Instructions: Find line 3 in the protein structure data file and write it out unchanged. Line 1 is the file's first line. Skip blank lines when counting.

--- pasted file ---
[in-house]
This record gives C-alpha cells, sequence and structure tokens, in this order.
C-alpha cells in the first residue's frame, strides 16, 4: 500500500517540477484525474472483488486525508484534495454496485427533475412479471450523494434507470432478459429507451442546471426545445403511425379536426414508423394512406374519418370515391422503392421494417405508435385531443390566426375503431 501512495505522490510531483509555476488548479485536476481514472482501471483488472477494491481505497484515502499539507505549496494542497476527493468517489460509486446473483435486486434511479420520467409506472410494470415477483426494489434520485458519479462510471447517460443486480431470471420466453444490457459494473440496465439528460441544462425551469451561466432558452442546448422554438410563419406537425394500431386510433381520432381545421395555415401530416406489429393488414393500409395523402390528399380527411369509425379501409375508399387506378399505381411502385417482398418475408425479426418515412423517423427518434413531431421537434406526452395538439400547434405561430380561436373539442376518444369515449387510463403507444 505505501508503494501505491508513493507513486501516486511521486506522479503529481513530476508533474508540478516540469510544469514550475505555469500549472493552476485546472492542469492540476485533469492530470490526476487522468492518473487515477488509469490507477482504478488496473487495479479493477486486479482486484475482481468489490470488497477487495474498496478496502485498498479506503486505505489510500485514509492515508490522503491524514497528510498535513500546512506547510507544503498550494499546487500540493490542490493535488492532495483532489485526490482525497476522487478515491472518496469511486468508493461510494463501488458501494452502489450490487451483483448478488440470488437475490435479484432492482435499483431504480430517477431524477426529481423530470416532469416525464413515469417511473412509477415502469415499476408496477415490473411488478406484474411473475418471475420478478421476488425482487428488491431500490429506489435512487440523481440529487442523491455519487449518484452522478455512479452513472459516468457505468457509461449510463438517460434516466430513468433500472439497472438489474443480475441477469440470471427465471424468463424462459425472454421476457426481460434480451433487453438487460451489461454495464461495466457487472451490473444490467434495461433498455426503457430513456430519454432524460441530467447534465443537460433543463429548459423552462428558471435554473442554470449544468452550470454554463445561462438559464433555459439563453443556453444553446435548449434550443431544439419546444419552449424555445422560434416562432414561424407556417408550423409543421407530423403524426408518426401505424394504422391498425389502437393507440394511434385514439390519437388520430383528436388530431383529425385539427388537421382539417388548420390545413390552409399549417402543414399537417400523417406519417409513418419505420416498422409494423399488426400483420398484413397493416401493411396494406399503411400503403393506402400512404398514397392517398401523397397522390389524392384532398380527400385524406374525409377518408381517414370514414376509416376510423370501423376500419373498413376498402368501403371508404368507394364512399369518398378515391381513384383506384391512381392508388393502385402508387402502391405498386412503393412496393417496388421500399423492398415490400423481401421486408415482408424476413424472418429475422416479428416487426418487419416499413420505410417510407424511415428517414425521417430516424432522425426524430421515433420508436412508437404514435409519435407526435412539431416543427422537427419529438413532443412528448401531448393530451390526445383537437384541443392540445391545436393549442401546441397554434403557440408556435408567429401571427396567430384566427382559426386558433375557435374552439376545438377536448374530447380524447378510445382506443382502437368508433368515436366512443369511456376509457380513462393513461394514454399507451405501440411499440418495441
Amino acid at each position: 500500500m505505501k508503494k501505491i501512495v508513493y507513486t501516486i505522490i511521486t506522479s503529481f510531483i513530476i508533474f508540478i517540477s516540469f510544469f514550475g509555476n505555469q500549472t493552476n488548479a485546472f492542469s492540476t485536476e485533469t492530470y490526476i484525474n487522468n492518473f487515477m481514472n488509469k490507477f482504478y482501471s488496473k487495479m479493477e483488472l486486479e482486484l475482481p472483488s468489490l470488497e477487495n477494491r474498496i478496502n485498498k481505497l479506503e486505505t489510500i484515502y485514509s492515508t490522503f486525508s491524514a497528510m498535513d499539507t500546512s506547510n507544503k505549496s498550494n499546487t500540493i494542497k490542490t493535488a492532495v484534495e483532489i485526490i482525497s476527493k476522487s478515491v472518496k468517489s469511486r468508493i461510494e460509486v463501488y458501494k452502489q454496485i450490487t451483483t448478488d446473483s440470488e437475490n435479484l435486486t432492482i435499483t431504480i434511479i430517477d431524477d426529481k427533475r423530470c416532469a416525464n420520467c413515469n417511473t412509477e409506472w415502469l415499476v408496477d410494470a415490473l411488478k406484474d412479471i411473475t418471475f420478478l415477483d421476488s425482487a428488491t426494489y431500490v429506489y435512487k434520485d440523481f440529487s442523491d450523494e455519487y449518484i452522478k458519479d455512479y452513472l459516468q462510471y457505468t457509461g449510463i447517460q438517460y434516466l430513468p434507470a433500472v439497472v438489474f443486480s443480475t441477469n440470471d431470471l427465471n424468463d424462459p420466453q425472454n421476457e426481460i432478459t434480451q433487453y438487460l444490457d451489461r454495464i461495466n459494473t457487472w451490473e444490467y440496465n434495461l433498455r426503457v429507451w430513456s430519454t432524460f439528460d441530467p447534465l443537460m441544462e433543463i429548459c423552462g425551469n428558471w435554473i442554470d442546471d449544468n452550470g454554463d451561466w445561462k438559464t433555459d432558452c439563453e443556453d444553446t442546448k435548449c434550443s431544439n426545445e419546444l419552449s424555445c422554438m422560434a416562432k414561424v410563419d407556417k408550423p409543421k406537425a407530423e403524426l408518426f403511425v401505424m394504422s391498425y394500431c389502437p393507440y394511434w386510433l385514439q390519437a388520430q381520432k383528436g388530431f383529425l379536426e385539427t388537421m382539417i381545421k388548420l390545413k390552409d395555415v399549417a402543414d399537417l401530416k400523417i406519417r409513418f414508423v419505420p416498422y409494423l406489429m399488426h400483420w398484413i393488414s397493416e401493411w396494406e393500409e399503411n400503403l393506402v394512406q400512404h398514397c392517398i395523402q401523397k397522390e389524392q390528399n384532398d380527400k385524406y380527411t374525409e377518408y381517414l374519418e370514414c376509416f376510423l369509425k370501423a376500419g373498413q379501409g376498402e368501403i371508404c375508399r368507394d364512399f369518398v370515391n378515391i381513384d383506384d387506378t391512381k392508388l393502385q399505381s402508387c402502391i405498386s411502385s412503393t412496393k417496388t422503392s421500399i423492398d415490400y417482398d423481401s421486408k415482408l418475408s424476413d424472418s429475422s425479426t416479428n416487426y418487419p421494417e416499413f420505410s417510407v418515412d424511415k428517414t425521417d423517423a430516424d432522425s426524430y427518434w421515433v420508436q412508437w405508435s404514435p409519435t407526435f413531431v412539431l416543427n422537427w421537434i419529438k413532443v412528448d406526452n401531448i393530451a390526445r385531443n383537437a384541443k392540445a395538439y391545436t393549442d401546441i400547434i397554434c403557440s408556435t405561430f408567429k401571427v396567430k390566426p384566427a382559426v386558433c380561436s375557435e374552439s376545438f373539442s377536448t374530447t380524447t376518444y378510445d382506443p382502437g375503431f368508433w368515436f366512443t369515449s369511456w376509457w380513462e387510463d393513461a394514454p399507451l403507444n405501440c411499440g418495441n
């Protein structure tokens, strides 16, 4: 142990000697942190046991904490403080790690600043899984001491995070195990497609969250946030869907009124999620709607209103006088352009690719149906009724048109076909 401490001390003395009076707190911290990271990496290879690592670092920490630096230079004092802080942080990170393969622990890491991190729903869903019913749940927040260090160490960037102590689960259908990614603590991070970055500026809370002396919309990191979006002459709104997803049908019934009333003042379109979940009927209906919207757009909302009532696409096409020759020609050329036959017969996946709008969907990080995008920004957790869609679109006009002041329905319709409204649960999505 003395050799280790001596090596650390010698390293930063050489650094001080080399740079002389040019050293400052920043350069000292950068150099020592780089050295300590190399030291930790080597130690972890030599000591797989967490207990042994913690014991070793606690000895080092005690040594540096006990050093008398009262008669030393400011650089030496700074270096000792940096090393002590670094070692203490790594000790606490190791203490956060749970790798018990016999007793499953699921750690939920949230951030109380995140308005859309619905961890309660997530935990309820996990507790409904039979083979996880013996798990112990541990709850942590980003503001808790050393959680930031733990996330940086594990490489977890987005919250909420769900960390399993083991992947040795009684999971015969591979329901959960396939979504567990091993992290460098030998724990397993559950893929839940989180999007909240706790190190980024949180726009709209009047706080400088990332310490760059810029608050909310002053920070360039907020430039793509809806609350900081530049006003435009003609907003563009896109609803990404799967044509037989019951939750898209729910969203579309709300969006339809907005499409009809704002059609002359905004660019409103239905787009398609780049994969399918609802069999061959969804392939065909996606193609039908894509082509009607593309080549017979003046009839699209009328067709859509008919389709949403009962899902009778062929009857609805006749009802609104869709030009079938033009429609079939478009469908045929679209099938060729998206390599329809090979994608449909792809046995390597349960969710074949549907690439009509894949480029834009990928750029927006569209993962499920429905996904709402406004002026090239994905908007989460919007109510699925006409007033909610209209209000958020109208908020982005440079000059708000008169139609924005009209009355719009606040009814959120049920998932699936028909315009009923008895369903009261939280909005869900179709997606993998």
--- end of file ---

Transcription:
C-alpha cells in the first residue's frame, strides 16, 4: 500500500517540477484525474472483488486525508484534495454496485427533475412479471450523494434507470432478459429507451442546471426545445403511425379536426414508423394512406374519418370515391422503392421494417405508435385531443390566426375503431 501512495505522490510531483509555476488548479485536476481514472482501471483488472477494491481505497484515502499539507505549496494542497476527493468517489460509486446473483435486486434511479420520467409506472410494470415477483426494489434520485458519479462510471447517460443486480431470471420466453444490457459494473440496465439528460441544462425551469451561466432558452442546448422554438410563419406537425394500431386510433381520432381545421395555415401530416406489429393488414393500409395523402390528399380527411369509425379501409375508399387506378399505381411502385417482398418475408425479426418515412423517423427518434413531431421537434406526452395538439400547434405561430380561436373539442376518444369515449387510463403507444 505505501508503494501505491508513493507513486501516486511521486506522479503529481513530476508533474508540478516540469510544469514550475505555469500549472493552476485546472492542469492540476485533469492530470490526476487522468492518473487515477488509469490507477482504478488496473487495479479493477486486479482486484475482481468489490470488497477487495474498496478496502485498498479506503486505505489510500485514509492515508490522503491524514497528510498535513500546512506547510507544503498550494499546487500540493490542490493535488492532495483532489485526490482525497476522487478515491472518496469511486468508493461510494463501488458501494452502489450490487451483483448478488440470488437475490435479484432492482435499483431504480430517477431524477426529481423530470416532469416525464413515469417511473412509477415502469415499476408496477415490473411488478406484474411473475418471475420478478421476488425482487428488491431500490429506489435512487440523481440529487442523491455519487449518484452522478455512479452513472459516468457505468457509461449510463438517460434516466430513468433500472439497472438489474443480475441477469440470471427465471424468463424462459425472454421476457426481460434480451433487453438487460451489461454495464461495466457487472451490473444490467434495461433498455426503457430513456430519454432524460441530467447534465443537460433543463429548459423552462428558471435554473442554470449544468452550470454554463445561462438559464433555459439563453443556453444553446435548449434550443431544439419546444419552449424555445422560434416562432414561424407556417408550423409543421407530423403524426408518426401505424394504422391498425389502437393507440394511434385514439390519437388520430383528436388530431383529425385539427388537421382539417388548420390545413390552409399549417402543414399537417400523417406519417409513418419505420416498422409494423399488426400483420398484413397493416401493411396494406399503411400503403393506402400512404398514397392517398401523397397522390389524392384532398380527400385524406374525409377518408381517414370514414376509416376510423370501423376500419373498413376498402368501403371508404368507394364512399369518398378515391381513384383506384391512381392508388393502385402508387402502391405498386412503393412496393417496388421500399423492398415490400423481401421486408415482408424476413424472418429475422416479428416487426418487419416499413420505410417510407424511415428517414425521417430516424432522425426524430421515433420508436412508437404514435409519435407526435412539431416543427422537427419529438413532443412528448401531448393530451390526445383537437384541443392540445391545436393549442401546441397554434403557440408556435408567429401571427396567430384566427382559426386558433375557435374552439376545438377536448374530447380524447378510445382506443382502437368508433368515436366512443369511456376509457380513462393513461394514454399507451405501440411499440418495441